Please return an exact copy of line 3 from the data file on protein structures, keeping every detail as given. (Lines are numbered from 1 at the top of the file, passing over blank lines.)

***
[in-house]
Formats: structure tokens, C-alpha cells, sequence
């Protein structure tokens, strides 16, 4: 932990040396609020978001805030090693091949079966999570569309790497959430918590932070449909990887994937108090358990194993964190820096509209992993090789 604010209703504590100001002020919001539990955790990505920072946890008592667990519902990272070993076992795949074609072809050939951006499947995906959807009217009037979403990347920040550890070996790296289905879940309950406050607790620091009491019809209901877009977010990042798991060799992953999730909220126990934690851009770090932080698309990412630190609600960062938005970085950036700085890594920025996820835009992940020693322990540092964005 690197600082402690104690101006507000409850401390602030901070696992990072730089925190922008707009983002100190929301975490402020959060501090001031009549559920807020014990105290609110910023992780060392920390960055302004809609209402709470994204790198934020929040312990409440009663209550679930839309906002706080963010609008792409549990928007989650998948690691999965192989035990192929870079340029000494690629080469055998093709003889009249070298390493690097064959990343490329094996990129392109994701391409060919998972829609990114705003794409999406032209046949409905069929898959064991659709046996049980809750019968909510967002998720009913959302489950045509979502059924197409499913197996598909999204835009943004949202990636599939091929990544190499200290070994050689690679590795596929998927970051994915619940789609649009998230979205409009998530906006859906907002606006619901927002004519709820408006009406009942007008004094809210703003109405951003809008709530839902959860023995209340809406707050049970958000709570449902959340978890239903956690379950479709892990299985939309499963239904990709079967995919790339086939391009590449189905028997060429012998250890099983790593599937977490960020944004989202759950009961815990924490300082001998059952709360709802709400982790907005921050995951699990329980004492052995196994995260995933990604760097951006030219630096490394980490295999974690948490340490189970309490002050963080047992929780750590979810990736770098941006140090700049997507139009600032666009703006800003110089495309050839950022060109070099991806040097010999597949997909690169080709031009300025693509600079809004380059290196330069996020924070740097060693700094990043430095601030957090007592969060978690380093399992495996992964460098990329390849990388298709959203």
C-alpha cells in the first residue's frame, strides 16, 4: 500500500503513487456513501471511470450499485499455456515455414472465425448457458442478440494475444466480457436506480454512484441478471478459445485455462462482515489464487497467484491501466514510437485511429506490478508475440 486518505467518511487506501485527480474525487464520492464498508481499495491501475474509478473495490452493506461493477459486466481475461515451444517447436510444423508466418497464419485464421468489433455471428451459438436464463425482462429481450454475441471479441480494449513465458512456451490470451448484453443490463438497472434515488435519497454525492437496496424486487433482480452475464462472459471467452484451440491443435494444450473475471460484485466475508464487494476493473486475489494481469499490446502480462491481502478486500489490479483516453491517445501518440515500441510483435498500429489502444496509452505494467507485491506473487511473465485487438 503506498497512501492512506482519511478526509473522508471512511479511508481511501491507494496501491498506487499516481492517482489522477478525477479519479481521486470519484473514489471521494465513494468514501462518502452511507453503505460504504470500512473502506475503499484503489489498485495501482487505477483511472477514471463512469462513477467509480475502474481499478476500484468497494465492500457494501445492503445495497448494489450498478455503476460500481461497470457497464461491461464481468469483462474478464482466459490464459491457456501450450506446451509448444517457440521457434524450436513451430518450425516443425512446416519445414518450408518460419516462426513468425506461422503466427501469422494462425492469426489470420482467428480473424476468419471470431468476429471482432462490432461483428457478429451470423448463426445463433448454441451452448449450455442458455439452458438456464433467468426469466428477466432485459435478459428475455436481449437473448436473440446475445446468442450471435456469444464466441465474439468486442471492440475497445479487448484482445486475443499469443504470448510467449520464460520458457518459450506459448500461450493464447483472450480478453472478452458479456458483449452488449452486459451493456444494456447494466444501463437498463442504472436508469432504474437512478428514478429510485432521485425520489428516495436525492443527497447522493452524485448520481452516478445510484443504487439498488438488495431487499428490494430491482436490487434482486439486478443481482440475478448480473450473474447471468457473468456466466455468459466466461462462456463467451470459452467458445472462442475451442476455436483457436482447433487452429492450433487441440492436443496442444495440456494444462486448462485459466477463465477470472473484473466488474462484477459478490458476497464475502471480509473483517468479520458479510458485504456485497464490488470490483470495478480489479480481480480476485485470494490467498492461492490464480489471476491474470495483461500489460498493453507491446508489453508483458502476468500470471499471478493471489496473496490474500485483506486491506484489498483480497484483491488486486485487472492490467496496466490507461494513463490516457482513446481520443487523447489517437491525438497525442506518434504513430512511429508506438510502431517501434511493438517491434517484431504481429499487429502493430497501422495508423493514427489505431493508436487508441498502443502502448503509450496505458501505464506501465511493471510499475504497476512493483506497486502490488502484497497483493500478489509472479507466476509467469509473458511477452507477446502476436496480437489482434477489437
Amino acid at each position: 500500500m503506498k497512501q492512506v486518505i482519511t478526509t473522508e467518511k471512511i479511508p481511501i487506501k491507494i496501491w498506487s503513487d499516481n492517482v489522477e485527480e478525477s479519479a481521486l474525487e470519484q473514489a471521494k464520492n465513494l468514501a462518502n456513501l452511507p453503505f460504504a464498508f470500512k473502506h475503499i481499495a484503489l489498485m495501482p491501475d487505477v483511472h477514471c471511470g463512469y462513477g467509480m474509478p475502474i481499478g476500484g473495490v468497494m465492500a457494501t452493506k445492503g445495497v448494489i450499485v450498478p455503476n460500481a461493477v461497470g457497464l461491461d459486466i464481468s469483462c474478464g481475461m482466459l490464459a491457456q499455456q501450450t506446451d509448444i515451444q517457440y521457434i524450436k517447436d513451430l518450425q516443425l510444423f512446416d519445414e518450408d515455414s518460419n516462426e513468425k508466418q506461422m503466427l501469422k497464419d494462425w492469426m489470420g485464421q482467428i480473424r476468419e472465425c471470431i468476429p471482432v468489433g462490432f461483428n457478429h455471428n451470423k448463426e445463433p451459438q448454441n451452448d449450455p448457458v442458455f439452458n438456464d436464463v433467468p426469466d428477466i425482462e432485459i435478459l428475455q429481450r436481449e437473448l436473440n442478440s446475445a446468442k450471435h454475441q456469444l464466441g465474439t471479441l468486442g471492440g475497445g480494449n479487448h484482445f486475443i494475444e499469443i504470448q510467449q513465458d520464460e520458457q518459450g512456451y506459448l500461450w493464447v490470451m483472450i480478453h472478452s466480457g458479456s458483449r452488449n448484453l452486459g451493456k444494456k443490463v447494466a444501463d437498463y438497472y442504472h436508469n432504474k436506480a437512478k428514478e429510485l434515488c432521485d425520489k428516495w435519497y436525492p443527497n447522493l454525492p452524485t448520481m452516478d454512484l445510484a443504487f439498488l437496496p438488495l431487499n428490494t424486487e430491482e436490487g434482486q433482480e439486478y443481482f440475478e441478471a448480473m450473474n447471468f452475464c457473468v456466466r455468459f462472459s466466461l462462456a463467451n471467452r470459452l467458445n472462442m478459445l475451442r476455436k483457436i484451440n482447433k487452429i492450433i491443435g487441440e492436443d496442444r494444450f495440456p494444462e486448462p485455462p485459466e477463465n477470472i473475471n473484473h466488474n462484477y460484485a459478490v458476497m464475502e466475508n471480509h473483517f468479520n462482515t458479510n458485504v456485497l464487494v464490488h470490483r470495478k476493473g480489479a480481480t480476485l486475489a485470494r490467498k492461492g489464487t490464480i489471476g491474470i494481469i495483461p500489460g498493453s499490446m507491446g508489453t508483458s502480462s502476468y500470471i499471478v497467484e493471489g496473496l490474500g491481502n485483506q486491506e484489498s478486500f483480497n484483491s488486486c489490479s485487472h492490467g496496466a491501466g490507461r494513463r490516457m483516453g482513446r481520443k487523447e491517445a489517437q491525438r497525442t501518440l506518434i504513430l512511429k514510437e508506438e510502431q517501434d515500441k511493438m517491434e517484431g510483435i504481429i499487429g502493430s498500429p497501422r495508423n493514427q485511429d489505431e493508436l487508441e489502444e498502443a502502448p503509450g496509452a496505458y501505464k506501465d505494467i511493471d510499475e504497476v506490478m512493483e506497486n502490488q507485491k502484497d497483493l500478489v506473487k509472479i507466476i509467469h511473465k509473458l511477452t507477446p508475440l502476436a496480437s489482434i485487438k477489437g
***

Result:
């Protein structure tokens, strides 16, 4: 932990040396609020978001805030090693091949079966999570569309790497959430918590932070449909990887994937108090358990194993964190820096509209992993090789 604010209703504590100001002020919001539990955790990505920072946890008592667990519902990272070993076992795949074609072809050939951006499947995906959807009217009037979403990347920040550890070996790296289905879940309950406050607790620091009491019809209901877009977010990042798991060799992953999730909220126990934690851009770090932080698309990412630190609600960062938005970085950036700085890594920025996820835009992940020693322990540092964005 690197600082402690104690101006507000409850401390602030901070696992990072730089925190922008707009983002100190929301975490402020959060501090001031009549559920807020014990105290609110910023992780060392920390960055302004809609209402709470994204790198934020929040312990409440009663209550679930839309906002706080963010609008792409549990928007989650998948690691999965192989035990192929870079340029000494690629080469055998093709003889009249070298390493690097064959990343490329094996990129392109994701391409060919998972829609990114705003794409999406032209046949409905069929898959064991659709046996049980809750019968909510967002998720009913959302489950045509979502059924197409499913197996598909999204835009943004949202990636599939091929990544190499200290070994050689690679590795596929998927970051994915619940789609649009998230979205409009998530906006859906907002606006619901927002004519709820408006009406009942007008004094809210703003109405951003809008709530839902959860023995209340809406707050049970958000709570449902959340978890239903956690379950479709892990299985939309499963239904990709079967995919790339086939391009590449189905028997060429012998250890099983790593599937977490960020944004989202759950009961815990924490300082001998059952709360709802709400982790907005921050995951699990329980004492052995196994995260995933990604760097951006030219630096490394980490295999974690948490340490189970309490002050963080047992929780750590979810990736770098941006140090700049997507139009600032666009703006800003110089495309050839950022060109070099991806040097010999597949997909690169080709031009300025693509600079809004380059290196330069996020924070740097060693700094990043430095601030957090007592969060978690380093399992495996992964460098990329390849990388298709959203």